YOU report that MSP Kenneth Gibson has criticised National Records of Scotland (NRS) over its proposals for the sex question in the 2021 Census ("SNP’S Gibson accuses government quango of gender agenda", The Herald, January 10). NRS proposes to use exactly the same question as in the last Census in 2011: "What is your sex? Female / Male". And, just as in 2011, NRS proposes guidance aimed at trans people saying they can answer as who they are, even if this doesn't match their sex on their birth certificate.

Some people have suggested that, instead, trans people should be required in 2021 to answer with the sex on their birth certificate. NRS's recent detailed question testing shows that that would negatively impact the Census data obtained from trans people. It makes no difference to non-trans people, whose lived sex and birth certificate sex are the same. The term cisgender, used by NRS, simply means non-trans, and is no more intended to be offensive than the term heterosexual, meaning non-LGB.

Changing the Census to require trans people to answer the sex question with the sex on their birth certificate would also prevent direct comparability with the 2011 Census results, and with the 2021 results from the rest of the UK, where the Census will continue with the 2011 approach to the sex question. That comparability is a key Census aim.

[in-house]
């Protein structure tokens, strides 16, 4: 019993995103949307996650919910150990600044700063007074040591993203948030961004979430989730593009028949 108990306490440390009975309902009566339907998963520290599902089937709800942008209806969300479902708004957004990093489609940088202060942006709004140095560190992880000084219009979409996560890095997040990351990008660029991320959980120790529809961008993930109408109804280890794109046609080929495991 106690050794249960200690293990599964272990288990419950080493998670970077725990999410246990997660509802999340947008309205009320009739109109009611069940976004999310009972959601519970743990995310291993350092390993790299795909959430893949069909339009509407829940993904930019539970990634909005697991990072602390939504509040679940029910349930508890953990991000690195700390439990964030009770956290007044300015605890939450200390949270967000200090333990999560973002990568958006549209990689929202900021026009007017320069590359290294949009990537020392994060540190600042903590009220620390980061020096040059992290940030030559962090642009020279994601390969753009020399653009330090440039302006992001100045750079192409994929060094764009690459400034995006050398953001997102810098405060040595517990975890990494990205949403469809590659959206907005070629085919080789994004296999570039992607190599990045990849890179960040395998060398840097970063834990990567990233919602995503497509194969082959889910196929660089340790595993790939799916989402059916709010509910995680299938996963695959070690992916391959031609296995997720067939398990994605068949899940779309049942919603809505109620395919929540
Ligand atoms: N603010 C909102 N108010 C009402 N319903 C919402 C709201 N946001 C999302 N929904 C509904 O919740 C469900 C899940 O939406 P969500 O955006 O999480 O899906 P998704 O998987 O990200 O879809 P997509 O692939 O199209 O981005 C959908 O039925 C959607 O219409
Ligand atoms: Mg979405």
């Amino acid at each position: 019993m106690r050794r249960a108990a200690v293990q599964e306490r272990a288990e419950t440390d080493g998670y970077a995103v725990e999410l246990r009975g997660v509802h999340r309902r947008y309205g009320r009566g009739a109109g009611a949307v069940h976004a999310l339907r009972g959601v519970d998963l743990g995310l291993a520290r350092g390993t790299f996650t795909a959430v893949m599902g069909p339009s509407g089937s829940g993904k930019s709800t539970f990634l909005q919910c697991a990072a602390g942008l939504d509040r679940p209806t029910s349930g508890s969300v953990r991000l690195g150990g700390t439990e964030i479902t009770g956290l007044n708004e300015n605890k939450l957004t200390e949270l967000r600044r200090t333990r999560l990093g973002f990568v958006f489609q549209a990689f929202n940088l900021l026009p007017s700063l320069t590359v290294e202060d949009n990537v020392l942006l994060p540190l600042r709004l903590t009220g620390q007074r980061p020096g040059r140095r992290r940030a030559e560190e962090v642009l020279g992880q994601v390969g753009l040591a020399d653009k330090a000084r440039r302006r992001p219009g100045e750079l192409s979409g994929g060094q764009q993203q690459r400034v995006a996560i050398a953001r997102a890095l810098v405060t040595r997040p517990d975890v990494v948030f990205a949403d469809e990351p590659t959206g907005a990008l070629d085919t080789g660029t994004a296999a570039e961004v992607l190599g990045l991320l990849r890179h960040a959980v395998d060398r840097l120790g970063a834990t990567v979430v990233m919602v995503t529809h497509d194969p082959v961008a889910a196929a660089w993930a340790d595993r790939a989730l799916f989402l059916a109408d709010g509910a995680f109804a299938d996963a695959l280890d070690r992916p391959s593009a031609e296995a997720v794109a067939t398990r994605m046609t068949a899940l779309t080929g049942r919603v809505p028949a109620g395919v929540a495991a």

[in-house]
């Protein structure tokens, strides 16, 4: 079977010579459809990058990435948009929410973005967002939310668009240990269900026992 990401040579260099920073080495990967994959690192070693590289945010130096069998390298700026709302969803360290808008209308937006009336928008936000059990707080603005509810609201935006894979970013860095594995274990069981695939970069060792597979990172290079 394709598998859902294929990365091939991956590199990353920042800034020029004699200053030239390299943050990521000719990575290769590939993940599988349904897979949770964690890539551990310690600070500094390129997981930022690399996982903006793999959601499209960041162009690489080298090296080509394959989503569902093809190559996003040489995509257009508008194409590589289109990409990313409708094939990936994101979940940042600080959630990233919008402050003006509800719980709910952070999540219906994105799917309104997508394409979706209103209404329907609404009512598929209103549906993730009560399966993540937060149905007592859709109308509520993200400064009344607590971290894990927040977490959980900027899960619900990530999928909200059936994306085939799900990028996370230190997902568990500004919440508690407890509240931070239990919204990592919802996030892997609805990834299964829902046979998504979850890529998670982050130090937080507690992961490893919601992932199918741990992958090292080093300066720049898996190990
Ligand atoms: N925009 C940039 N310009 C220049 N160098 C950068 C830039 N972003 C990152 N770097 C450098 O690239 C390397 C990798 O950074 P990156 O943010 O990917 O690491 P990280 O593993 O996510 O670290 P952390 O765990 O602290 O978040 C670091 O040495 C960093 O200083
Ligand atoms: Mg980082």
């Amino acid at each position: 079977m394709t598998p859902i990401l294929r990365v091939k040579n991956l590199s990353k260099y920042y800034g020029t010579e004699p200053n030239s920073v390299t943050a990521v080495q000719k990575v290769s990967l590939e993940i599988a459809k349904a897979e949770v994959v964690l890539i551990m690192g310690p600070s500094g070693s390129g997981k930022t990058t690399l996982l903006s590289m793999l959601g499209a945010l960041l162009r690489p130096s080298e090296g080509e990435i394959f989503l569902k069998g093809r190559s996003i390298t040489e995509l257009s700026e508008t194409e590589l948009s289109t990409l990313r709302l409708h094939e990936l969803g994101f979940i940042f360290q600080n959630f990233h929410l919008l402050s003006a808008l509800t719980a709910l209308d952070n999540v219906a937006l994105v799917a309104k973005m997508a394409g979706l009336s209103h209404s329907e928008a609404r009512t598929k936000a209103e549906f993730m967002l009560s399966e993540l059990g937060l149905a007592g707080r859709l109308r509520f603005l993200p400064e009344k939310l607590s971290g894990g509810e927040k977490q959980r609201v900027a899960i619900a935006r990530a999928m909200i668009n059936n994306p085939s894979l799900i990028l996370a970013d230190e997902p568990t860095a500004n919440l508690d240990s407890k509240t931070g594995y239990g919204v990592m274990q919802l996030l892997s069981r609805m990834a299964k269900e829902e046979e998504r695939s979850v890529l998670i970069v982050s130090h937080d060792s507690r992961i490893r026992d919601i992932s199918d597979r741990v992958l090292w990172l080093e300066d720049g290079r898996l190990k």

This is a matter of great concern for trans people, not least because of the wider debate about their rights currently. An international campaign document was recently circulated to MSPs which calls for trans people to be treated in all circumstances as their original birth certificate sex. That would undermine decades of progress and medical understanding of trans people, would breach UK and European equality and human rights laws, and would make trans people's lives a misery.

We hope that the Parliament will repeat their pragmatic approach to the sex question that worked well in the Census in 2011, recognising that trans people simply want to get on with their lives, living as the sex they always knew themselves to be.

Tim Hopkins, Director, Equality Network, Edinburgh EH6.